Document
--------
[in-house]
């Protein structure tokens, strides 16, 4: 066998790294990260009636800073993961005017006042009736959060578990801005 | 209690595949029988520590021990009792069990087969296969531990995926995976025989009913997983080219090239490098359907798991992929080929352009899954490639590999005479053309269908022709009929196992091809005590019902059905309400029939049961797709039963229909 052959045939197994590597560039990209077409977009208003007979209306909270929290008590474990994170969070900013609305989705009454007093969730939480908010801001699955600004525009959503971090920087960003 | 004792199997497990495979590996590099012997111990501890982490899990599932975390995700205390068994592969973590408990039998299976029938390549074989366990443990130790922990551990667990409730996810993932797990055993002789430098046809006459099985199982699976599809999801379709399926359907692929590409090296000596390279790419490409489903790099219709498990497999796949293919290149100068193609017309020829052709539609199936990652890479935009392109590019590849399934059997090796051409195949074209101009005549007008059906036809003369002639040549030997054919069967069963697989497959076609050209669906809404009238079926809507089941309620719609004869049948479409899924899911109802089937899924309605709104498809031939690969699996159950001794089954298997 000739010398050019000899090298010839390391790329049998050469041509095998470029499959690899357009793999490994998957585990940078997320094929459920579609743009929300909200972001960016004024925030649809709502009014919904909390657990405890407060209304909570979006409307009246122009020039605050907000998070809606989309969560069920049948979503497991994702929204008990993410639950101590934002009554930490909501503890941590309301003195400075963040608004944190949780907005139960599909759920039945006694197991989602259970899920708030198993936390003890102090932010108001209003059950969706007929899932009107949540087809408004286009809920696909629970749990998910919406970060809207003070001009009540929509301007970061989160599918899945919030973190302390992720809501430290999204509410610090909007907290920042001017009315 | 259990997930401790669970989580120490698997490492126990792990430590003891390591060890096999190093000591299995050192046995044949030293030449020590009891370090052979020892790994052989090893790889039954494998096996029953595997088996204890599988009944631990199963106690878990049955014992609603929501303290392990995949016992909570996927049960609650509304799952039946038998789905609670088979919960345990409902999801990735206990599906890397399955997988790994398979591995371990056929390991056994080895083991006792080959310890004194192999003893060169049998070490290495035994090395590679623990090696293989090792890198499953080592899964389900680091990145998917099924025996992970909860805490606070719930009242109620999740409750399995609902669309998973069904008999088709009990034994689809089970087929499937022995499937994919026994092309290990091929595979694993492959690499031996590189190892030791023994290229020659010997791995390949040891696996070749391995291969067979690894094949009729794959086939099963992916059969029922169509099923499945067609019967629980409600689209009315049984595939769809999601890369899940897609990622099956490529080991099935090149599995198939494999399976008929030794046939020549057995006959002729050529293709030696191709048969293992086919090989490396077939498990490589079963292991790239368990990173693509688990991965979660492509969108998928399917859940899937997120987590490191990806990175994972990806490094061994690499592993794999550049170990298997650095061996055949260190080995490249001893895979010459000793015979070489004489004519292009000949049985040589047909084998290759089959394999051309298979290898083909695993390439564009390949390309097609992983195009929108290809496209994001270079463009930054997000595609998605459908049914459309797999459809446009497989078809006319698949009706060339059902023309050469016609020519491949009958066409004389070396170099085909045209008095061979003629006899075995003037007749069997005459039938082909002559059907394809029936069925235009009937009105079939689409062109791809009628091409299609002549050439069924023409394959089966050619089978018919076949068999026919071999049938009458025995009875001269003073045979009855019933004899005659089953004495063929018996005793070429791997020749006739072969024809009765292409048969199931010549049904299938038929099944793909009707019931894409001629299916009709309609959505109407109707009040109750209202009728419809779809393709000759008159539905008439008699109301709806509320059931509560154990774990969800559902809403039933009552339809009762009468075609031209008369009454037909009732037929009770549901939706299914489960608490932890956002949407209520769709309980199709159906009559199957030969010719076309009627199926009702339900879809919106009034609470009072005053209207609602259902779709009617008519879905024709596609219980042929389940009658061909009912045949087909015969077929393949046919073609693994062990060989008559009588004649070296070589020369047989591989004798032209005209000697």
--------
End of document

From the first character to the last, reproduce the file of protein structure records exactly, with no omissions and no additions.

[in-house]
């Protein structure tokens, strides 16, 4: 066998790294990260009636800073993961005017006042009736959060578990801005 | 209690595949029988520590021990009792069990087969296969531990995926995976025989009913997983080219090239490098359907798991992929080929352009899954490639590999005479053309269908022709009929196992091809005590019902059905309400029939049961797709039963229909 052959045939197994590597560039990209077409977009208003007979209306909270929290008590474990994170969070900013609305989705009454007093969730939480908010801001699955600004525009959503971090920087960003 | 004792199997497990495979590996590099012997111990501890982490899990599932975390995700205390068994592969973590408990039998299976029938390549074989366990443990130790922990551990667990409730996810993932797990055993002789430098046809006459099985199982699976599809999801379709399926359907692929590409090296000596390279790419490409489903790099219709498990497999796949293919290149100068193609017309020829052709539609199936990652890479935009392109590019590849399934059997090796051409195949074209101009005549007008059906036809003369002639040549030997054919069967069963697989497959076609050209669906809404009238079926809507089941309620719609004869049948479409899924899911109802089937899924309605709104498809031939690969699996159950001794089954298997 000739010398050019000899090298010839390391790329049998050469041509095998470029499959690899357009793999490994998957585990940078997320094929459920579609743009929300909200972001960016004024925030649809709502009014919904909390657990405890407060209304909570979006409307009246122009020039605050907000998070809606989309969560069920049948979503497991994702929204008990993410639950101590934002009554930490909501503890941590309301003195400075963040608004944190949780907005139960599909759920039945006694197991989602259970899920708030198993936390003890102090932010108001209003059950969706007929899932009107949540087809408004286009809920696909629970749990998910919406970060809207003070001009009540929509301007970061989160599918899945919030973190302390992720809501430290999204509410610090909007907290920042001017009315 | 259990997930401790669970989580120490698997490492126990792990430590003891390591060890096999190093000591299995050192046995044949030293030449020590009891370090052979020892790994052989090893790889039954494998096996029953595997088996204890599988009944631990199963106690878990049955014992609603929501303290392990995949016992909570996927049960609650509304799952039946038998789905609670088979919960345990409902999801990735206990599906890397399955997988790994398979591995371990056929390991056994080895083991006792080959310890004194192999003893060169049998070490290495035994090395590679623990090696293989090792890198499953080592899964389900680091990145998917099924025996992970909860805490606070719930009242109620999740409750399995609902669309998973069904008999088709009990034994689809089970087929499937022995499937994919026994092309290990091929595979694993492959690499031996590189190892030791023994290229020659010997791995390949040891696996070749391995291969067979690894094949009729794959086939099963992916059969029922169509099923499945067609019967629980409600689209009315049984595939769809999601890369899940897609990622099956490529080991099935090149599995198939494999399976008929030794046939020549057995006959002729050529293709030696191709048969293992086919090989490396077939498990490589079963292991790239368990990173693509688990991965979660492509969108998928399917859940899937997120987590490191990806990175994972990806490094061994690499592993794999550049170990298997650095061996055949260190080995490249001893895979010459000793015979070489004489004519292009000949049985040589047909084998290759089959394999051309298979290898083909695993390439564009390949390309097609992983195009929108290809496209994001270079463009930054997000595609998605459908049914459309797999459809446009497989078809006319698949009706060339059902023309050469016609020519491949009958066409004389070396170099085909045209008095061979003629006899075995003037007749069997005459039938082909002559059907394809029936069925235009009937009105079939689409062109791809009628091409299609002549050439069924023409394959089966050619089978018919076949068999026919071999049938009458025995009875001269003073045979009855019933004899005659089953004495063929018996005793070429791997020749006739072969024809009765292409048969199931010549049904299938038929099944793909009707019931894409001629299916009709309609959505109407109707009040109750209202009728419809779809393709000759008159539905008439008699109301709806509320059931509560154990774990969800559902809403039933009552339809009762009468075609031209008369009454037909009732037929009770549901939706299914489960608490932890956002949407209520769709309980199709159906009559199957030969010719076309009627199926009702339900879809919106009034609470009072005053209207609602259902779709009617008519879905024709596609219980042929389940009658061909009912045949087909015969077929393949046919073609693994062990060989008559009588004649070296070589020369047989591989004798032209005209000697």